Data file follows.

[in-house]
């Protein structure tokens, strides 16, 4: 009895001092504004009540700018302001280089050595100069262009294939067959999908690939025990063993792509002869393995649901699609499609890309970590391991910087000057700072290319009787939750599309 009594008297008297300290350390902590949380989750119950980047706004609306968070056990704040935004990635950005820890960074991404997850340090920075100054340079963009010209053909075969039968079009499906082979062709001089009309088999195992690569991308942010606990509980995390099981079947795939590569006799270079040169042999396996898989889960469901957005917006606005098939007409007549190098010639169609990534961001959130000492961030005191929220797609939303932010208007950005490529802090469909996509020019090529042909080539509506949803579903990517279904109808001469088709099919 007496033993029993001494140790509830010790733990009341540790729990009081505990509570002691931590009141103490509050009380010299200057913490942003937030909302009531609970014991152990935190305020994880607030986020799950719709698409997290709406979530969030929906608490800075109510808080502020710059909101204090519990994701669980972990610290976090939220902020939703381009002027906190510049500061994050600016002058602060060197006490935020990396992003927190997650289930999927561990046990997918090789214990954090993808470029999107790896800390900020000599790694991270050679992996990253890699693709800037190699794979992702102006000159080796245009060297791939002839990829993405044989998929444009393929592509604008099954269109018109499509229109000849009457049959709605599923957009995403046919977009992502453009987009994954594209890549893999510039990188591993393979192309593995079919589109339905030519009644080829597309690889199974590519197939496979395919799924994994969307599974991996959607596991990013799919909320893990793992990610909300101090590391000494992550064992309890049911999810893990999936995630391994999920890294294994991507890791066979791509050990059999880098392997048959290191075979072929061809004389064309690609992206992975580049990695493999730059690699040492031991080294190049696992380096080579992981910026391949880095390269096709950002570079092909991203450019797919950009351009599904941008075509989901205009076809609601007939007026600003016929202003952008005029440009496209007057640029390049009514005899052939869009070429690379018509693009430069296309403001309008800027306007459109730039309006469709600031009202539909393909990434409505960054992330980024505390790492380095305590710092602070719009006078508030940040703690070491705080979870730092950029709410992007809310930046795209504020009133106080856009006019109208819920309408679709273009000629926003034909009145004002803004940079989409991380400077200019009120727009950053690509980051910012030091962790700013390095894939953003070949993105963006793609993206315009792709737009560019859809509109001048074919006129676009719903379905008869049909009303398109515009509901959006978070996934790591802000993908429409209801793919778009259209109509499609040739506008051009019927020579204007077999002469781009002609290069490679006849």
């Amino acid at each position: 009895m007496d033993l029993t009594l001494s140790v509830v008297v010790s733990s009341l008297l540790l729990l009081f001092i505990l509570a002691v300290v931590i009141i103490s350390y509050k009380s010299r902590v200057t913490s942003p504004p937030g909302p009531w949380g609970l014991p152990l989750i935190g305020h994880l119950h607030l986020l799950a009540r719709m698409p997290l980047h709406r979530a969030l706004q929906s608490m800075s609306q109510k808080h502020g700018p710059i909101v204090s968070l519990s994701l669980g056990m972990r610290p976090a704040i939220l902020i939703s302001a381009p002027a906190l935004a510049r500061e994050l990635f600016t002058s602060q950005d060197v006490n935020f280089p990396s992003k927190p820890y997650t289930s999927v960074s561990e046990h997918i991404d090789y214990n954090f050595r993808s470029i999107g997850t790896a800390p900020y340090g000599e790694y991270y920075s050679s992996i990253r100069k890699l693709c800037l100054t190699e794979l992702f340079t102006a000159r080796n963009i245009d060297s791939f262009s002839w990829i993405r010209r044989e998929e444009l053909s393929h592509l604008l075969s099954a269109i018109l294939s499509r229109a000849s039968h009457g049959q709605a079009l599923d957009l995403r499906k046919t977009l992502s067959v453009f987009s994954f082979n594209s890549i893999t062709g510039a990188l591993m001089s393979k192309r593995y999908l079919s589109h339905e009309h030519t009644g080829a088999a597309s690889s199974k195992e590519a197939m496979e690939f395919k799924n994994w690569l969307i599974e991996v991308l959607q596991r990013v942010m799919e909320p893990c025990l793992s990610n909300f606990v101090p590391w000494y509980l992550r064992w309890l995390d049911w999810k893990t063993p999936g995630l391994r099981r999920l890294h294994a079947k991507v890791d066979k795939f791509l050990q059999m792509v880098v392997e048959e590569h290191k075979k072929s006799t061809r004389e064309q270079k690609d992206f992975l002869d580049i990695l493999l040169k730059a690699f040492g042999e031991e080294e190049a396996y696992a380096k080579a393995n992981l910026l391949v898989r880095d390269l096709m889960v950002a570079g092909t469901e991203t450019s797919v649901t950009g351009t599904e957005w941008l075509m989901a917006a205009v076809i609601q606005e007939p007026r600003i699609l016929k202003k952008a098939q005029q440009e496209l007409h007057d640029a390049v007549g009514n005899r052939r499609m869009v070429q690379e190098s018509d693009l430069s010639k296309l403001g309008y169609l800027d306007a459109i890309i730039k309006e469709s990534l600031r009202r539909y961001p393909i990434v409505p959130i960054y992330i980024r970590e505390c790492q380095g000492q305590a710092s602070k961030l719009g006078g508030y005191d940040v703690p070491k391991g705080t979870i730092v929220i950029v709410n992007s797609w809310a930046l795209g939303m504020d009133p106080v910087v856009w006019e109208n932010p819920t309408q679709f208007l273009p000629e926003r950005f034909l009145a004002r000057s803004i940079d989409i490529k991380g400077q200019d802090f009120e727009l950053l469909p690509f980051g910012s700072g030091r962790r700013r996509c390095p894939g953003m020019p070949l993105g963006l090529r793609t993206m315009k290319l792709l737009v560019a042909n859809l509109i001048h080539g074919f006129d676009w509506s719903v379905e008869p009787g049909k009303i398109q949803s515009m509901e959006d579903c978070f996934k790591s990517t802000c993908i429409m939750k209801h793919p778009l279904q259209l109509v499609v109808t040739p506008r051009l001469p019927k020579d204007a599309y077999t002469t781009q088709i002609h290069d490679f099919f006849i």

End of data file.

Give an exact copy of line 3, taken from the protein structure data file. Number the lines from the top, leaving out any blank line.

């Amino acid at each position: 009895m007496d033993l029993t009594l001494s140790v509830v008297v010790s733990s009341l008297l540790l729990l009081f001092i505990l509570a002691v300290v931590i009141i103490s350390y509050k009380s010299r902590v200057t913490s942003p504004p937030g909302p009531w949380g609970l014991p152990l989750i935190g305020h994880l119950h607030l986020l799950a009540r719709m698409p997290l980047h709406r979530a969030l706004q929906s608490m800075s609306q109510k808080h502020g700018p710059i909101v204090s968070l519990s994701l669980g056990m972990r610290p976090a704040i939220l902020i939703s302001a381009p002027a906190l935004a510049r500061e994050l990635f600016t002058s602060q950005d060197v006490n935020f280089p990396s992003k927190p820890y997650t289930s999927v960074s561990e046990h997918i991404d090789y214990n954090f050595r993808s470029i999107g997850t790896a800390p900020y340090g000599e790694y991270y920075s050679s992996i990253r100069k890699l693709c800037l100054t190699e794979l992702f340079t102006a000159r080796n963009i245009d060297s791939f262009s002839w990829i993405r010209r044989e998929e444009l053909s393929h592509l604008l075969s099954a269109i018109l294939s499509r229109a000849s039968h009457g049959q709605a079009l599923d957009l995403r499906k046919t977009l992502s067959v453009f987009s994954f082979n594209s890549i893999t062709g510039a990188l591993m001089s393979k192309r593995y999908l079919s589109h339905e009309h030519t009644g080829a088999a597309s690889s199974k195992e590519a197939m496979e690939f395919k799924n994994w690569l969307i599974e991996v991308l959607q596991r990013v942010m799919e909320p893990c025990l793992s990610n909300f606990v101090p590391w000494y509980l992550r064992w309890l995390d049911w999810k893990t063993p999936g995630l391994r099981r999920l890294h294994a079947k991507v890791d066979k795939f791509l050990q059999m792509v880098v392997e048959e590569h290191k075979k072929s006799t061809r004389e064309q270079k690609d992206f992975l002869d580049i990695l493999l040169k730059a690699f040492g042999e031991e080294e190049a396996y696992a380096k080579a393995n992981l910026l391949v898989r880095d390269l096709m889960v950002a570079g092909t469901e991203t450019s797919v649901t950009g351009t599904e957005w941008l075509m989901a917006a205009v076809i609601q606005e007939p007026r600003i699609l016929k202003k952008a098939q005029q440009e496209l007409h007057d640029a390049v007549g009514n005899r052939r499609m869009v070429q690379e190098s018509d693009l430069s010639k296309l403001g309008y169609l800027d306007a459109i890309i730039k309006e469709s990534l600031r009202r539909y961001p393909i990434v409505p959130i960054y992330i980024r970590e505390c790492q380095g000492q305590a710092s602070k961030l719009g006078g508030y005191d940040v703690p070491k391991g705080t979870i730092v929220i950029v709410n992007s797609w809310a930046l795209g939303m504020d009133p106080v910087v856009w006019e109208n932010p819920t309408q679709f208007l273009p000629e926003r950005f034909l009145a004002r000057s803004i940079d989409i490529k991380g400077q200019d802090f009120e727009l950053l469909p690509f980051g910012s700072g030091r962790r700013r996509c390095p894939g953003m020019p070949l993105g963006l090529r793609t993206m315009k290319l792709l737009v560019a042909n859809l509109i001048h080539g074919f006129d676009w509506s719903v379905e008869p009787g049909k009303i398109q949803s515009m509901e959006d579903c978070f996934k790591s990517t802000c993908i429409m939750k209801h793919p778009l279904q259209l109509v499609v109808t040739p506008r051009l001469p019927k020579d204007a599309y077999t002469t781009q088709i002609h290069d490679f099919f006849i």